Awards season is kicking into high gear in New York, where nominations were announced this week for both the Drama Desk Awards and the Tony Awards, and a few familiar Oregon faces were among the nominees. Actors Shoshana Bean, Patrick Page, and Wade McCollum are up for acting awards, Portland’s Triangle Productions! and playwright Donnie (Don Horn) are part of the package, and part-time Portland producer Corey Brunish has a hand in a couple of things, including the new revival of Cabaret, which grabbed nine Tony nominations.

Bean, who grew up in the Portland area from age 9 and graduated from Beaverton High School, is part of a big winner, too: Her show, the musical Hell’s Kitchen, got a heady 13 Tony nominations. She’s nominated for a Tony (her second nomination, after 2022’s Mr. Saturday Night) for Best Featured Actress in a Musical, and for the same category in the Drama Desk Awards. Earlier, she was nominated for a Lucille Lortel Award for her Hell’s Kitchen performance, giving her a rare triplicate.

Page, a Broadway regular who grew up in Monmouth (where his father taught theater at Western Oregon University) and spent time on stages at the Oregon Shakespeare Festival and in Portland, nabbed a Drama Desk nomination for Outstanding Solo Performance for his show All the Devils Are Here: How Shakespeare Invented the Villain.

Also nominated for a Drama Desk Award in the Outstanding Solo Performance category was McCollum, a longtime Portland stage favorite, for his Off-Broadway Make Me Gorgeous!, giving onetime Oregonians two of the five nominations in the category. McCollum’s nomination follows his Lucille Lortel nod for the same role, a nomination that also included Portland playwright Donnie and the show’s Portland producing company, Triangle Productions!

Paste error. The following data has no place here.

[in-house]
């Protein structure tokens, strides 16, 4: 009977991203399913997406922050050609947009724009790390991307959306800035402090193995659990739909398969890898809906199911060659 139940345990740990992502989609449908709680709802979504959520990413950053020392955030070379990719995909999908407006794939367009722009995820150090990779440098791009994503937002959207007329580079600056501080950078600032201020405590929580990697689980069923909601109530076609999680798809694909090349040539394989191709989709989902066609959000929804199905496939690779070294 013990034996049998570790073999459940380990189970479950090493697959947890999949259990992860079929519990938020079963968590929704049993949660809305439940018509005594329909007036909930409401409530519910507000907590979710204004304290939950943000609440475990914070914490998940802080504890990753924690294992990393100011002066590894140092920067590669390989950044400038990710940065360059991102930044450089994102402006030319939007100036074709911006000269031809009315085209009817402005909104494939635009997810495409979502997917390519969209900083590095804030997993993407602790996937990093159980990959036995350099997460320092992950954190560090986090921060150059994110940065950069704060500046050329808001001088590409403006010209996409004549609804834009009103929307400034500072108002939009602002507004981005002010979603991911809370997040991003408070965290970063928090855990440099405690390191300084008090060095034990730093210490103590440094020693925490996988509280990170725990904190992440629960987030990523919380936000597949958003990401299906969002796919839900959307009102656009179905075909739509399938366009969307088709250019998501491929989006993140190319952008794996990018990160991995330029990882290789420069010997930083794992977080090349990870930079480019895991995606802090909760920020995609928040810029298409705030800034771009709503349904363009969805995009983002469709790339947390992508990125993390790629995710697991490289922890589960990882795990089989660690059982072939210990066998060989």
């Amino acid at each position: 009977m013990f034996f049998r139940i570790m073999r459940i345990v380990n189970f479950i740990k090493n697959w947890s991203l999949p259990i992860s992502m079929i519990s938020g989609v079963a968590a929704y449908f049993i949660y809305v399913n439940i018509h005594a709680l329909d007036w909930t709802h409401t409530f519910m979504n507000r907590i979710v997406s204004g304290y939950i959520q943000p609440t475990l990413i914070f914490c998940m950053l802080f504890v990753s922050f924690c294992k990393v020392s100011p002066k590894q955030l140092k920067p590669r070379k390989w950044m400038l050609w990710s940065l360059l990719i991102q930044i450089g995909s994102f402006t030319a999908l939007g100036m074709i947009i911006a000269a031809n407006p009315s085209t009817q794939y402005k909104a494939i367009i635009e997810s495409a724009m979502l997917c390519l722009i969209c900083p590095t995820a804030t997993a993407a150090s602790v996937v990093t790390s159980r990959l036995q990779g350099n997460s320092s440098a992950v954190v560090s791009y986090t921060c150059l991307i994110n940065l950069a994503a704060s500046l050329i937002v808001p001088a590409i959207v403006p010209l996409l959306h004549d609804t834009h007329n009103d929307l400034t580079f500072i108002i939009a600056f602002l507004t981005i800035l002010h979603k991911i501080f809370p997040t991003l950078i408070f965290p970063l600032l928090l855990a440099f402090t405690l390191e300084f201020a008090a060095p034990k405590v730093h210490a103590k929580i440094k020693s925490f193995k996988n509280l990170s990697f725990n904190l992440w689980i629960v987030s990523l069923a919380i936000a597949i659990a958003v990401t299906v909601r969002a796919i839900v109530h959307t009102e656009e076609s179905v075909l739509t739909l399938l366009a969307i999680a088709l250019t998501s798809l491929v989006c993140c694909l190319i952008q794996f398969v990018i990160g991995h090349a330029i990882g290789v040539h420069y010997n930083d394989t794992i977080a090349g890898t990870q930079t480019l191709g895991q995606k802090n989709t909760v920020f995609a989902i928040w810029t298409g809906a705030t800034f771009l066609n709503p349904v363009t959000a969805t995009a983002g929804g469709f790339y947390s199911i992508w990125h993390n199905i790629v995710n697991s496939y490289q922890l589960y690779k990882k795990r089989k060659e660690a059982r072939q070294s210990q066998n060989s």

Brunish and his producing company Freedom Theatricals were nominated for a Tony for Cabaret, Brunish’s 16th Tony nomination since 2012. Cabaret is also one of three Drama Desk nominees for Outstanding Revival of a Musical. Brunish is also a producer of the Off-Broadway musical How To Dance in Ohio, which took Drama Desk nominations for lead performance (Liam Pearce), outstanding book (Rebekah Greer Melocik), and a special award honoring its Authentic Autistic Representation Team.

Drama Desk Awards, which consider shows on Broadway, Off Broadway, and Off-Off Broadway, will be given June 10. See the complete list of nominees here.


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The Tony Awards, which are for Broadway shows only, will be given June 16. See the complete list of nominees here.

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Photo Joe Cantrell

Bob Hicks has been covering arts and culture in the Pacific Northwest since 1978, including 25 years at The Oregonian. Among his art books are Kazuyuki Ohtsu; James B. Thompson: Fragments in Time; and Beth Van Hoesen: Fauna and Flora. His work has appeared in American Theatre, Biblio, Professional Artist, Northwest Passage, Art Scatter, and elsewhere. He also writes the daily art-history series "Today I Am."